Case #1: The sun is shining through your glass, pouring uncomfortable amounts of heat into the interior space. You’d like to block this heat (not to mention dangerous ultraviolet radiation) to make the interior space more comfortable, but you love all the natural light and don’t want to darken the space.
Case #2: Your storefront glass needs to be clear so that shoppers can see items on offer, but the heat, rapid sun damage and fading to merchandise and furnishings is unacceptable. Also, the money you’re spending on keeping the space cool is out of line.
Case #3: Your office has people on one side of the building who get an overabundance of sun and heat energy throughout the day. They are always asking for the thermostat to be lowered while people on the opposite side who don’t get that sunshine are complaining that the office is too cold. If you could just block heat on the hot side without blocking too much of the natural light that keeps people upbeat and productive. Workers would be happier and your climate control system wouldn’t have to work as hard or waste so much energy.
What to do? According the the California Energy Commission, solar heat gain through windows, glass doors and skylights dominate cooling loads in buildings. A 2012 study in California showed that solar window film is the most cost effective retrofit for conserving energy.
Traditional solar films block heat and visible light but greater heat protection used to only be available with darker, more reflective films. This works if you have a glare problem as well, but if you’re determined to retain the natural light then spectrally selective window films are the answer. These films target the invisible, infrared portion of the spectrum to block as much heat as possible while allowing natural daylight to wash in. And who would want to save on cooling costs just to spend more on electricity for lighting during daylight hours? Once installed, spectrally selective films are hard to detect as they change the look of the glass so slightly. Blocking up to 60% of the total solar energy, these films can give you the natural light you desire while mitigating the hotspots, discomfort and unbalanced interior climate control that come with it. Available in differing strengths, an appropriate film can be chosen to suit your particular needs.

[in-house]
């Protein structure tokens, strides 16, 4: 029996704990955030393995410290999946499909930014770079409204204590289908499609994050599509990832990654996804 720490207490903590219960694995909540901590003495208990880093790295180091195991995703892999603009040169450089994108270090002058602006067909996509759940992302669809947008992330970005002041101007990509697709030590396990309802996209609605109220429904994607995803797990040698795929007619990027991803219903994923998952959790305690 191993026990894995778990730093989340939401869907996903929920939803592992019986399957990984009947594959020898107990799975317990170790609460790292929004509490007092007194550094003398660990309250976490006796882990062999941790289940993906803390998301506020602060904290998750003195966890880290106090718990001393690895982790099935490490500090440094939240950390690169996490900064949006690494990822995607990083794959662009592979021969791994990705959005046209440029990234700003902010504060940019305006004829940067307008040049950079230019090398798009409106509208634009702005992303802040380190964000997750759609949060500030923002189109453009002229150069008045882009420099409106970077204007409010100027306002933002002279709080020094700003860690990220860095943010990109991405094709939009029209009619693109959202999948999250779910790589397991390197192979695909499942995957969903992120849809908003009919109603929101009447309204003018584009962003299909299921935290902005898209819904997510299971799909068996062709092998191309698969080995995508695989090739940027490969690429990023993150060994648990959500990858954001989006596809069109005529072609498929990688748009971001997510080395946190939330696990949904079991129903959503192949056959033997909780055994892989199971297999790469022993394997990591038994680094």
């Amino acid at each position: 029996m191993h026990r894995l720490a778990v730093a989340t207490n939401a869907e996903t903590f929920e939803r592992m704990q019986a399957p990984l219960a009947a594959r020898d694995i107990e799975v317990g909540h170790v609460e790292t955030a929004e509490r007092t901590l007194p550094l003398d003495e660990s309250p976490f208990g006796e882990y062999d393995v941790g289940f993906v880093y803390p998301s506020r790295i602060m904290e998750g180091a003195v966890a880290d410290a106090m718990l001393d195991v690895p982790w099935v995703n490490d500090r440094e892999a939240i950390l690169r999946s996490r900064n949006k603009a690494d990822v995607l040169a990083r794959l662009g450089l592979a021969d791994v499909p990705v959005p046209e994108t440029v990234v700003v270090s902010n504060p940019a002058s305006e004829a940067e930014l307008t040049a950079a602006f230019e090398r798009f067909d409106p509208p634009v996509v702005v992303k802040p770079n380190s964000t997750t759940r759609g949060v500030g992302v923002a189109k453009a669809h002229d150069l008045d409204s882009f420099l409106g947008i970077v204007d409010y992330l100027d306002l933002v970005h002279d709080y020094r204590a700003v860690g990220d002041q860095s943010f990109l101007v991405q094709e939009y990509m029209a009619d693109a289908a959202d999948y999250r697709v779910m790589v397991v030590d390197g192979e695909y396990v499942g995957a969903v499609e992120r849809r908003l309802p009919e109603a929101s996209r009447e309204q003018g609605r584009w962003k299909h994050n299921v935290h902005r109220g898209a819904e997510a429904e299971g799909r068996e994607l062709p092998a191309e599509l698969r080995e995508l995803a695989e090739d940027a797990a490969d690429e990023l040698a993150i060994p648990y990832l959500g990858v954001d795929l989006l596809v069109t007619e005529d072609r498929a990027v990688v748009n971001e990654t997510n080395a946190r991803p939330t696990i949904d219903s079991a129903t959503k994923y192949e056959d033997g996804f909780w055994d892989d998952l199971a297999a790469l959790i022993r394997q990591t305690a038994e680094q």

Additionally these films offer protection from ultraviolet radiation, which has been linked to health problems of skin, eyes, premature aging and immune suppression. Merchandise, floors and furnishings also take a beating from the sun’s rays and especially the ultraviolet portion of the spectrum. Spectrally selective film helps here, too, by blocking 99% of UV, the single greatest factor in sun damage. Blocking heat helps with sun damage as well, as it is another leading factor in fading of furnishings.
Most people think of summer time when considering heat blocking solar film, but winter can be even more of a problem. In winter, the sun stays lower in the sky for more of the day so that more direct heat energy shines through windows rather than on the roof as in summer. Also, the films heat blocking and reflecting properties work in reverse as well, reflecting interior heat so as to keep it inside in winter, which increases the insulating value of the glazing system.
Having window film installed can also provide safety for people in case of glass breakage, with the film acting as a barrier between people inside and broken glass while helping to stabilize the glass and hold it together.
With all these benefits, spectrally selective solar film may just be the natural light preserving, heat and ultraviolet light blocking answer you’re looking for.
Sources: CA ENERGY COMMISSION: Building Envelope Requirements Environmental Health Agency: Health Effects of UV Radiation World Health Organization: Health and UV